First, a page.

Cingrani slated to rejoin Reds rotation Thursday
Left-hander throws 30-pitch bullpen session with no issues
CINCINNATI -- Although the Reds starter for Thursday was listed as TBA as of Tuesday, Tony Cingrani is preparing like he will be making his return to the rotation for the series finale against the Cardinals.
As he usually does two days before taking the mound, Cingrani, who has been on the disabled list with a lower back strain since Aug. 25, threw a 30-pitch bullpen session Tuesday and said he came out of it without any issues.
"It's good," Cingrani said. "Everything is good."
Cingrani is set to make his first start since Aug. 20, when he exited with the injury after just 3 2/3 innings. Should he not be able to start or can't pitch deep into Thursday's game, the Reds have a backup plan in right-hander Greg Reynolds, who has made the last two starts in Cingrani's place.
"He's pitching Thursday," Reds manager Dusty Baker said of Cingrani. "He said he feels good, so we'll see. That's the same day that Reynolds is scheduled to pitch, so we'll see as far as he can go and how he feels. [We] talked to Reynolds about possibly piggybacking with Cingrani."
Cueto, Marshall throw successful 'pen sessions
CINCINNATI -- The Reds bullpen was a busy place before Tuesday's game against the Cardinals. Along with Tony Cingrani, who is set to return to the mound Thursday, left-handed reliever Sean Marshall and right-handed starter Johnny Cueto also threw bullpen sessions Tuesday afternoon, and according to head trainer Paul Lessard, both were successful.
For Cueto, it was the first time he threw off a mound since leaving his June 28 start against the Rangers. He exited with a strained right lat muscle and hit the disabled list for the third time this season. Meanwhile, Marshall, who has been on the disabled list since May 24 with tendinitis in his throwing shoulder, threw his second bullpen session in the last week, and Lessard said his 27-pitch session was much improved from the one he tossed Sunday.
Although manager Dusty Baker couldn't offer a timeline for either pitcher's return, Lessard said the club will know more within the next week.
"Our plan is basically Tuesday, Thursday, Saturday bullpens -- both of them," Lessard said. "Hopefully they recover in between each one and progress for each one. If they do, great. Sunday we make some decisions."
Cueto threw 35 pitches Tuesday, mixing in some breaking balls with a regular dose of fastballs while also showing off a slightly different motion. Previously, Cueto completely turned his back to home plate before his delivery, but according to Lessard, "it's a modified twist now."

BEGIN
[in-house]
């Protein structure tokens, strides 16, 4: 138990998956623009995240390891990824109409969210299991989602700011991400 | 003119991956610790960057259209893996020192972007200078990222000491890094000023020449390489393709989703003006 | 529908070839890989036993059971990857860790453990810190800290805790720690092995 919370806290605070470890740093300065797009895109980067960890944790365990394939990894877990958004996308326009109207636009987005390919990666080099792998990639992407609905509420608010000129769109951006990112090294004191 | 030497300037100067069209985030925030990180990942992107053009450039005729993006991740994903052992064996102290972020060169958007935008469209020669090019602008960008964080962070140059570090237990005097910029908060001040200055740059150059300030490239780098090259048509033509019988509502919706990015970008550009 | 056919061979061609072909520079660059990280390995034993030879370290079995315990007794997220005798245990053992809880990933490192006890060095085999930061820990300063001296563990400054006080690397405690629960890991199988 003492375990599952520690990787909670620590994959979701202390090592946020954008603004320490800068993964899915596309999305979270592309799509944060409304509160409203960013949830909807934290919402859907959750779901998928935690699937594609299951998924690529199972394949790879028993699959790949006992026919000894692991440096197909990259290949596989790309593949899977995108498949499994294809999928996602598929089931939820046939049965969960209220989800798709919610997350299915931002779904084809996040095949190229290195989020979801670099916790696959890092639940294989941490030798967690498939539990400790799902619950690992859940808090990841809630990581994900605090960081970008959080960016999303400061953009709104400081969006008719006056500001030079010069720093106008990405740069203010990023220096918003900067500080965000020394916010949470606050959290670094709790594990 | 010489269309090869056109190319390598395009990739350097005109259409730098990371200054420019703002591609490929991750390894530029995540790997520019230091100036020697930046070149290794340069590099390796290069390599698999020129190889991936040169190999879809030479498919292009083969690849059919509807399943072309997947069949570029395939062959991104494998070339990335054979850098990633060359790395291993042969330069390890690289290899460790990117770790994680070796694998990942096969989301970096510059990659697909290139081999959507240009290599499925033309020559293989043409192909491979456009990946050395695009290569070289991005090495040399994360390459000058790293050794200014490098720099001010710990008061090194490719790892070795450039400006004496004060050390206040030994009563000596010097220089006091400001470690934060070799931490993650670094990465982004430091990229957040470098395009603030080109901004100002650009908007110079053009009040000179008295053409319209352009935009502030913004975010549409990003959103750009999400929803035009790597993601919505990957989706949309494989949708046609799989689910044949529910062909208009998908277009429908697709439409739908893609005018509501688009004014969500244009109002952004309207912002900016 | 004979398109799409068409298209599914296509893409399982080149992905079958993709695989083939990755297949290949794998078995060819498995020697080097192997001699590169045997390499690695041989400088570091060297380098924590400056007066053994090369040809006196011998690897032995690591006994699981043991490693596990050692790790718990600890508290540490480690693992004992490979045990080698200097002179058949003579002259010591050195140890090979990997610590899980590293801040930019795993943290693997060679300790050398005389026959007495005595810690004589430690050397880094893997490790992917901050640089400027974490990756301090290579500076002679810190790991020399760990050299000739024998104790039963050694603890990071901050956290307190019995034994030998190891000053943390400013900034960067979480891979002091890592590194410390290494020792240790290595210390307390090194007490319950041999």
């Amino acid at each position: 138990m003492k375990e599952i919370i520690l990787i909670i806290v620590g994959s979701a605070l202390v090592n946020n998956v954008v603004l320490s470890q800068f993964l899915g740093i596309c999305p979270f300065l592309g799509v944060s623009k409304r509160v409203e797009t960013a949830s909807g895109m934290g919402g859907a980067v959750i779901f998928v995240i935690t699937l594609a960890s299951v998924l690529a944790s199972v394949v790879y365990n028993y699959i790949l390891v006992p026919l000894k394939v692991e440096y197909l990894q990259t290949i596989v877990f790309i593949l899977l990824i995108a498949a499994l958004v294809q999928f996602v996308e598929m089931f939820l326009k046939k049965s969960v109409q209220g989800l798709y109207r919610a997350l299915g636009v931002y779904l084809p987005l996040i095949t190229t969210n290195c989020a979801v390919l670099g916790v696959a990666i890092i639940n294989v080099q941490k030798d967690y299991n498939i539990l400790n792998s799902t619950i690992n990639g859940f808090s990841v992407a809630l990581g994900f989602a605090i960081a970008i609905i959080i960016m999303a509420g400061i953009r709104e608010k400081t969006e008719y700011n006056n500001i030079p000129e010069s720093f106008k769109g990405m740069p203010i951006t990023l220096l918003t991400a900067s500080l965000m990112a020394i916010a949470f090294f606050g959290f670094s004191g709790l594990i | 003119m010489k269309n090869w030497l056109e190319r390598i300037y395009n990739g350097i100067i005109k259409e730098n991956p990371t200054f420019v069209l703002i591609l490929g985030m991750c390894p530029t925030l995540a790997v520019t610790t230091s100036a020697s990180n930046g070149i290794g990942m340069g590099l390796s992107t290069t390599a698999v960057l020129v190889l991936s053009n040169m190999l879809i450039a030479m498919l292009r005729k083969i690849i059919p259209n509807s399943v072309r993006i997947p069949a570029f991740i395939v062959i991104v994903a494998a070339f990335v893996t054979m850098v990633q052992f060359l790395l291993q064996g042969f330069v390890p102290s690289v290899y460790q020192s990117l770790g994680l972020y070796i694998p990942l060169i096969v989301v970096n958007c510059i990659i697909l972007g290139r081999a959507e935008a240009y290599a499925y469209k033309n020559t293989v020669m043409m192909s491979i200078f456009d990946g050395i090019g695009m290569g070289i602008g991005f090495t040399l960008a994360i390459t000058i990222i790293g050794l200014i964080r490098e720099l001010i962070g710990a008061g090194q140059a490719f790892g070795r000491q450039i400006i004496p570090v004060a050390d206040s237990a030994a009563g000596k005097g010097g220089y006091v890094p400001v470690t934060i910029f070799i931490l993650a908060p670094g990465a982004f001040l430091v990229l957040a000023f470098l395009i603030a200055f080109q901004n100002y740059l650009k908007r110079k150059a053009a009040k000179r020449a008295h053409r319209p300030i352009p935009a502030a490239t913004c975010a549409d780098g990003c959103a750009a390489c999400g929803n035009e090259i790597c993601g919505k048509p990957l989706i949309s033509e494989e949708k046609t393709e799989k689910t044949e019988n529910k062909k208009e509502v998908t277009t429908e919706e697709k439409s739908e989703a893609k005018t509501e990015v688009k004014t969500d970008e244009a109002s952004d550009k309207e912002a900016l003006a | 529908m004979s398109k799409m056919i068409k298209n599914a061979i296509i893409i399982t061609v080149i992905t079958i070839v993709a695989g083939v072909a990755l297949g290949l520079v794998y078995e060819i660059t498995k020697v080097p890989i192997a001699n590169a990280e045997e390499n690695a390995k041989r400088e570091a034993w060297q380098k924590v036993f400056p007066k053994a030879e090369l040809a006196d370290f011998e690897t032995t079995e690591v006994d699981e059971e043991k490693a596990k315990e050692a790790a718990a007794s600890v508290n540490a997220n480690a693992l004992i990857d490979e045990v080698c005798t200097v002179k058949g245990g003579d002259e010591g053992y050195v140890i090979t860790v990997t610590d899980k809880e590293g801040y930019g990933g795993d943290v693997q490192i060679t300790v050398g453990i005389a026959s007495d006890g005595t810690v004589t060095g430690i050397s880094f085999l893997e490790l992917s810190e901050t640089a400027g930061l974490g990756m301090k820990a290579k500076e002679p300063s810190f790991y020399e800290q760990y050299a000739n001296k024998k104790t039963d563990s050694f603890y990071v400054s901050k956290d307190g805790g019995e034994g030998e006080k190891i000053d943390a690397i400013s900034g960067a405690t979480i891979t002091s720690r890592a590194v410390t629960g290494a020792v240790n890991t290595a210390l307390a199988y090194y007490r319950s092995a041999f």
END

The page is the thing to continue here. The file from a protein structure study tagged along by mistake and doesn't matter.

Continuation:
"He kind of closes his front side vs. the Luis Tiant thing," Lessard said.
Lessard did not think Cueto's twist caused his injury, but the lag in his arm when he opened up likely played a role. With a more closed version, Lessard said Cueto is mechanically more efficient.
Baker hadn't had a chance to talk to Cueto about the session, but he said he can tell how the injured righty feels based on his face and his emotions.
"I know he's excited," Baker said. "I know he's kind of tempered it some so he doesn't reinjure himself. It sure would be nice to get Johnny Cueto back. I don't care what capacity it would be. Just have to see how his body and everything responds."
Cozart riding recent hot streak at plate
CINCINNATI -- Reds shortstop Zack Cozart always feels confident in the field. Recently, much to the delight of manager Dusty Baker, he's also started to feel confident at the plate.
Since his batting average sat at .236 on Aug. 13, Cozart had gone 22-for-62 (.355) with four extra-base hits, including a home run, and 14 RBIs in his last 18 games entering Tuesday. His average climbed to a season-high .251, as he's provided a spark at the bottom of the lineup after spending much of the season batting second.
"The last 10 games or so, my hits are all going up the middle or the other way, which I think is me adjusting to how they're pitching me," said Cozart, who singled in his first at-bat Tuesday. "I'm sure they'll adjust soon enough the other way. But I feel good at the plate."
While he was struggling, Cozart said he remained focused on his defense, where he has excelled. Having a defense-first mentality since college, he said he never carried his struggles at the plate with him to shortstop.
"Defense has kind of kept me sane all year," Cozart said. "That's my No. 1 thing. Joe Morgan always comes up to me and says, 'Hey, defense is No. 1. That's why you're out there.'"
Now, Cozart hopes he can be more of a contributor offensively, and his recent play has proven that to be a possibility, as he extended his hitting streak to eight Tuesday. Although he said he didn't listen to the fans who voiced their frustrations with him batting second earlier in the season, he said he hopes to have his own frustrations behind him.
"Obviously you want to play well and help the team win," Cozart said. "There were certain times early in the year where I didn't feel like I was doing my part. At the end of the day, you just want to go home knowing that at some point, somehow in the game -- whether it's offense or defense -- you helped the team win."
• Right-hander Nick Christiani was called up from Triple-A Louisville on Tuesday, four days after he was optioned to the Bats to make room for fellow reliever Zach Duke. In his only Major League appearance, Christiani didn't allow a hit while walking a batter and striking out another in 1 1/3 innings against the Brewers on Aug. 23.
Jeremy Warnemuende is an associate reporter for MLB.com. This story was not subject to the approval of Major League Baseball or its clubs.